You will explore the principles of communication across contexts — interpersonal, social, political, economic, cultural and beyond place and time — and by means of various technologies. Through theory and practice, you will prepare for civic engagement beyond the classroom, in our highly mediated environment.

About the Minor

Students will investigate the diverse ways in which information technologies can alter the human communication environment. They’ll study the complex ways in which concerns with communication cannot be separated from ethical concerns. They’ll discern how interpersonal communication is fundamentally different from the varied forms of mediated communication.

The things that stand out the most from my time on the Hill are the relationships I built with both my professors and my peers. I think the fact that Hamilton is such a small community compared to other universities makes it extra special.

Meredith Kennedy '09

Communication has always been complex, and today’s mediated environment makes the complexity more obvious by creating the potential for confusion. For example, text messages omit context by eliminating intonation and gesture. When a society introduces new technologies such as the printing press, broadcast, or digital devices, communication’s norms and conventions inevitably will be altered.

Careers After Hamilton

  • Operations Analyst, Disney and ESPN Media Networks
  • Manager, Executive Talent Acquisition, PepsiCo.
  • Senior Project Manager, Chapman Construction
  • Ice Hockey Coach, New York University
  • Homeland Security, The White House
  • Kindergarten Teacher, International Preschools
  • Director of Premium Sales, Boston Red Sox
  • Founder and CEO, Full Court Peace
  • Wealth Manager, Russo Financial Group
  • Group Leader, Brooklyn Arts Exchange

Contact Information

Communication Department

198 College Hill Road
Clinton, NY 13323
315-859-4404 315-859-4649 communication@hamilton.edu

Meet Our Faculty

A Sampling of Courses

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Introduction to Communication 101FS

An introduction to the fundamental questions of the discipline. Investigates the role of symbolic communication, the essential features of interpersonal communication and group process, as well as the ways in which mediated communication alters perceptions of community and identity. Communication theories are supported by case studies that illustrate the relevance of communication for everyday life.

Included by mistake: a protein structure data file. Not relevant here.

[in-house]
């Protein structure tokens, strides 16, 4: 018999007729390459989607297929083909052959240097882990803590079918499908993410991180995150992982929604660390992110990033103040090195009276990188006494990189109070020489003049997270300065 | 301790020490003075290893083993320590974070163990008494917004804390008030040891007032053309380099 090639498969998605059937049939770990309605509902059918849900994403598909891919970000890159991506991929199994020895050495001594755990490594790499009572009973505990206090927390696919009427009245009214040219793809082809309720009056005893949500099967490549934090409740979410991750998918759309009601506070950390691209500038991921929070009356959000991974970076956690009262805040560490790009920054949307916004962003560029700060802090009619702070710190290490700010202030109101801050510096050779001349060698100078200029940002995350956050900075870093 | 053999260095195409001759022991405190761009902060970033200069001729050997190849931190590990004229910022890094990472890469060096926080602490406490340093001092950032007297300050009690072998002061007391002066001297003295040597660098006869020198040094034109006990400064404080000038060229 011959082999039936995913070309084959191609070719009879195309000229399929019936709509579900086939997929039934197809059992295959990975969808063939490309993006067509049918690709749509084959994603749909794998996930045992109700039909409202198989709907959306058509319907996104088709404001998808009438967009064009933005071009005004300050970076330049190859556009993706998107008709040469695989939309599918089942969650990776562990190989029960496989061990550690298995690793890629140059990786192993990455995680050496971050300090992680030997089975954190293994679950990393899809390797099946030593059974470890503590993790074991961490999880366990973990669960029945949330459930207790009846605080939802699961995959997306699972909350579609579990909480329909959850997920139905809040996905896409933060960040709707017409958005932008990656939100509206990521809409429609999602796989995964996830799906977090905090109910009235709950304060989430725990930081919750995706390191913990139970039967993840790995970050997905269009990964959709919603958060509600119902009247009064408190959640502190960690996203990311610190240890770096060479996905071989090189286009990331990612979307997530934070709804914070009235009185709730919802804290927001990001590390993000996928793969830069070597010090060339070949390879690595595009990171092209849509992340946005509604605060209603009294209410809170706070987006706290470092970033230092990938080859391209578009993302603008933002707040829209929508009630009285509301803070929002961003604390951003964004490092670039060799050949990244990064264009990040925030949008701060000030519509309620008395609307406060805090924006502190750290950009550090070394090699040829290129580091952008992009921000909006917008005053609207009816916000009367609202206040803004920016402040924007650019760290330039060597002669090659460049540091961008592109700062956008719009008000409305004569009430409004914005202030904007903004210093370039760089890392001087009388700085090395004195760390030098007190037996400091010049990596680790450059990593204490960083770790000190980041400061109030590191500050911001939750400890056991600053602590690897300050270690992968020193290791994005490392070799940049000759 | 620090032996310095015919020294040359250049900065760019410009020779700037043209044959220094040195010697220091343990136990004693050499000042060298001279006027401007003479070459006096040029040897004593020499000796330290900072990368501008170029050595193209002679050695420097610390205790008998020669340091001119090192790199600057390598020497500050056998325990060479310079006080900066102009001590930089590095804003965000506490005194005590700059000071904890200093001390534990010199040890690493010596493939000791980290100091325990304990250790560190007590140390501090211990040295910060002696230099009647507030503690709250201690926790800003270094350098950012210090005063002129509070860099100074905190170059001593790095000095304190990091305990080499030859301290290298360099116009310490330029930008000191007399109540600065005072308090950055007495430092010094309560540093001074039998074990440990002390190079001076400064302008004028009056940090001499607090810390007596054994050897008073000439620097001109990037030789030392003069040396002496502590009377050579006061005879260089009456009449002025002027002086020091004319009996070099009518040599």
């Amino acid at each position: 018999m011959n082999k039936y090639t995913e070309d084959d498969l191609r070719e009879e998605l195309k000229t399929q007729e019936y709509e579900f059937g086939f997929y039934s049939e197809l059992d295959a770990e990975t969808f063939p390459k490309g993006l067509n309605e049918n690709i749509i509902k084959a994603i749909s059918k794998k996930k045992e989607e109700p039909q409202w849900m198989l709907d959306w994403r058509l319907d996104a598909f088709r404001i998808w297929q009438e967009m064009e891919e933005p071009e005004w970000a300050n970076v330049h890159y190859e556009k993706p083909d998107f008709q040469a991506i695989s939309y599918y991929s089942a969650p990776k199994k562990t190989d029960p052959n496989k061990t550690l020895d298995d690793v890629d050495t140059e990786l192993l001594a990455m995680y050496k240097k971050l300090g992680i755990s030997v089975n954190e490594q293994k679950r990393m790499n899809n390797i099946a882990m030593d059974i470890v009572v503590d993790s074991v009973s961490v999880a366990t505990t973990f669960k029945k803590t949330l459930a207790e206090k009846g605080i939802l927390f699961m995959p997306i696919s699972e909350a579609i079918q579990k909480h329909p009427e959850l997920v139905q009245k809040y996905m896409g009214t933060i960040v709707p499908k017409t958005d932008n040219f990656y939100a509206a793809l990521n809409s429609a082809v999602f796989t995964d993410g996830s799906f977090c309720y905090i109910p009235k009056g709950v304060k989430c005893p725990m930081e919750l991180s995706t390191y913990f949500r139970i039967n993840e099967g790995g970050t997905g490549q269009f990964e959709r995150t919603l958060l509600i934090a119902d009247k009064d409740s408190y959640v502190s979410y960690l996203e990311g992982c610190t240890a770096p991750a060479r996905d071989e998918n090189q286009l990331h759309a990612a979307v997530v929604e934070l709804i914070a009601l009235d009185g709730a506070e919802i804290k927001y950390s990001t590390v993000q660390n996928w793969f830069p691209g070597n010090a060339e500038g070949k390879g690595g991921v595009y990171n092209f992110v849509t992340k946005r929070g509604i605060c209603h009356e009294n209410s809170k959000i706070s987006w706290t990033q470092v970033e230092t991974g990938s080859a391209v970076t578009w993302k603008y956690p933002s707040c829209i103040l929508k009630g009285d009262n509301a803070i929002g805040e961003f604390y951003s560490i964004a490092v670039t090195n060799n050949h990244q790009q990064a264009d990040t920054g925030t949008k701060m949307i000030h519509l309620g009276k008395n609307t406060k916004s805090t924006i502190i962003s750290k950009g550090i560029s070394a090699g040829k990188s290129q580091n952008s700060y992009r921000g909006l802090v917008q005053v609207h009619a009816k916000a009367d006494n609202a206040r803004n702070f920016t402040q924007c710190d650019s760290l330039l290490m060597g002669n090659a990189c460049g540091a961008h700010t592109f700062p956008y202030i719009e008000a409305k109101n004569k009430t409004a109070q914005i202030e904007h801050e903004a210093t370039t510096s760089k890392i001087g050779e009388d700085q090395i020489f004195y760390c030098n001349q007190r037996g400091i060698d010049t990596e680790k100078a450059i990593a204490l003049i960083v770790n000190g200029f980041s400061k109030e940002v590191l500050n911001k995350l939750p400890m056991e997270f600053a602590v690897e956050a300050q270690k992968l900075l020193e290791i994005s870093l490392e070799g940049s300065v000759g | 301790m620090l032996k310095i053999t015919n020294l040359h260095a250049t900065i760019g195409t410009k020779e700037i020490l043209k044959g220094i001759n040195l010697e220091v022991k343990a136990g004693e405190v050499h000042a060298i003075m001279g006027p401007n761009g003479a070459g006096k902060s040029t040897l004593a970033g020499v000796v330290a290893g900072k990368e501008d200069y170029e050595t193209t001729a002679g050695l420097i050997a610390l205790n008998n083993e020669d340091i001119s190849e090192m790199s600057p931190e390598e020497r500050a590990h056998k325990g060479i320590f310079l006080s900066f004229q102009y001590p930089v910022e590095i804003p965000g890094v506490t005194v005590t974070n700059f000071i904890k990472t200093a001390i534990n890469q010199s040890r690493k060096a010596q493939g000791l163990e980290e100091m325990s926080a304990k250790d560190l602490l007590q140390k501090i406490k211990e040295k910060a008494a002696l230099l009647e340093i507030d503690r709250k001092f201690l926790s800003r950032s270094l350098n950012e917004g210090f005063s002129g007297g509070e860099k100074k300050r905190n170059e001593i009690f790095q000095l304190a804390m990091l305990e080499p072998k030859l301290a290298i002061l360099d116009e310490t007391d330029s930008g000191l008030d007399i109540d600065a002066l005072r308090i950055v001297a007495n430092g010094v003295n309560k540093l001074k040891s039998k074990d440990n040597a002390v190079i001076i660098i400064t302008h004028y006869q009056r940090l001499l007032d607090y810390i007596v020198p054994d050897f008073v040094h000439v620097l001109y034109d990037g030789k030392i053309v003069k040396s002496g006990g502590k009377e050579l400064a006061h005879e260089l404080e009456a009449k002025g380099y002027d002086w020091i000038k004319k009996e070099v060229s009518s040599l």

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Free Speech: Privacy and Advocacy 103F

Focuses on speech, privacy, and advocacy in order to explore the liberties and constraints of living in community with others. Instantaneous access to information via social media contributes to emerging questions regarding privacy and challenging new experiences of community. The course focuses on four related questions: Why do our communities require privacy? What does the American tradition teach us about privacy? How can advocacy weaken or strengthen community? What new forms of advocacy challenge our understanding of privacy? Writing-intensive. Oral Presentations.

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Crisis Communication: Social Change for Vulnerable Communities 303

Theories of environmental, health, safety, agricultural, and corporate risks and crises will be addressed. Focusing on the public, private and not-for-profit sectors, this course examines how communication policies and procedures provide a framework for social change in vulnerable communities. Based on real scenarios, students study risk assessment, risk perception, message design, crisis management, media relations, and barriers to effective risk and crisis communication.

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Journalism: History, Theory, and Practice 310F

Today the press is in a period of rapid change. Notions of journalistic objectivity and the social responsibility of the news media are subject to frequent challenges, and traditional business models are proving unworkable in the digital age. This course examines the historical evolution of journalistic norms, drawing on theories of communication scholars to clarify the interplay of media and politics. Students examine the tenets of objective reporting by crafting long form journalistic essays in response to current political debates. Writing-intensive. Oral Presentations.

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Digital Divisions: Race, Class, and Gender Online 316F

Though conventional wisdom suggests that the internet is a force for freedom and tolerance, it is also a place where existing biases and inequalities get replicated and at times magnified. This course explores the way social categories such as race, class, and gender persist online and the way various biases and prejudices are both combatted and enflamed in online spaces.

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Seminar: Communication Technologies and Society 451S

Theoretical analysis of how communication technology alters social construction of time, space, community and identity. Readings detail historical precedents in order to address future implications of emerging technologies.

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